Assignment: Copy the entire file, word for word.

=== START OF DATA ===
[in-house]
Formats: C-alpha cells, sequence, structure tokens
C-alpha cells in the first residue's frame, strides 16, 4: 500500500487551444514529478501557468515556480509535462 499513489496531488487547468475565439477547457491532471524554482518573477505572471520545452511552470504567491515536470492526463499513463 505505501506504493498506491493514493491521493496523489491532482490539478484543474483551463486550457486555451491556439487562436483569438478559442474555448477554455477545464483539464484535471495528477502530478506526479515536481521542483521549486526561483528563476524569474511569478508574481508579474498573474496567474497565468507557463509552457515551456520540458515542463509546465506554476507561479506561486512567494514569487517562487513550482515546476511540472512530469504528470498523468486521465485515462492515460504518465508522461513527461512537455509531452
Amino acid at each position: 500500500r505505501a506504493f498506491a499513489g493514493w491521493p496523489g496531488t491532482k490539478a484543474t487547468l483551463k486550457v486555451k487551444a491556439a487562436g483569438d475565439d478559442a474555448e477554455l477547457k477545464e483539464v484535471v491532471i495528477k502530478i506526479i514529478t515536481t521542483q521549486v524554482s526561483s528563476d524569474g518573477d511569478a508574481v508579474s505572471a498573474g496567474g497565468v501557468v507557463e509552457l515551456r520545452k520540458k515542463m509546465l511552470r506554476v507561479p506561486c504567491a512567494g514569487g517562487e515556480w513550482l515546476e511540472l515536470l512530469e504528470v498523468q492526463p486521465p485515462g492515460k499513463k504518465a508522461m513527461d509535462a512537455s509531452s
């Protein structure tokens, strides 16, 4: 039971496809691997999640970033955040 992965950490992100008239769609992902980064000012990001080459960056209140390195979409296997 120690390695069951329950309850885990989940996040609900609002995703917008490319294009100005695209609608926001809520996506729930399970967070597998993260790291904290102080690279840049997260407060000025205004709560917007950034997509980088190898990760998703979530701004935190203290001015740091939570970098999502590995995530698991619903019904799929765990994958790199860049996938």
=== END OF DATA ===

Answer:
[in-house]
Formats: C-alpha cells, sequence, structure tokens
C-alpha cells in the first residue's frame, strides 16, 4: 500500500487551444514529478501557468515556480509535462 499513489496531488487547468475565439477547457491532471524554482518573477505572471520545452511552470504567491515536470492526463499513463 505505501506504493498506491493514493491521493496523489491532482490539478484543474483551463486550457486555451491556439487562436483569438478559442474555448477554455477545464483539464484535471495528477502530478506526479515536481521542483521549486526561483528563476524569474511569478508574481508579474498573474496567474497565468507557463509552457515551456520540458515542463509546465506554476507561479506561486512567494514569487517562487513550482515546476511540472512530469504528470498523468486521465485515462492515460504518465508522461513527461512537455509531452
Amino acid at each position: 500500500r505505501a506504493f498506491a499513489g493514493w491521493p496523489g496531488t491532482k490539478a484543474t487547468l483551463k486550457v486555451k487551444a491556439a487562436g483569438d475565439d478559442a474555448e477554455l477547457k477545464e483539464v484535471v491532471i495528477k502530478i506526479i514529478t515536481t521542483q521549486v524554482s526561483s528563476d524569474g518573477d511569478a508574481v508579474s505572471a498573474g496567474g497565468v501557468v507557463e509552457l515551456r520545452k520540458k515542463m509546465l511552470r506554476v507561479p506561486c504567491a512567494g514569487g517562487e515556480w513550482l515546476e511540472l515536470l512530469e504528470v498523468q492526463p486521465p485515462g492515460k499513463k504518465a508522461m513527461d509535462a512537455s509531452s
């Protein structure tokens, strides 16, 4: 039971496809691997999640970033955040 992965950490992100008239769609992902980064000012990001080459960056209140390195979409296997 120690390695069951329950309850885990989940996040609900609002995703917008490319294009100005695209609608926001809520996506729930399970967070597998993260790291904290102080690279840049997260407060000025205004709560917007950034997509980088190898990760998703979530701004935190203290001015740091939570970098999502590995995530698991619903019904799929765990994958790199860049996938």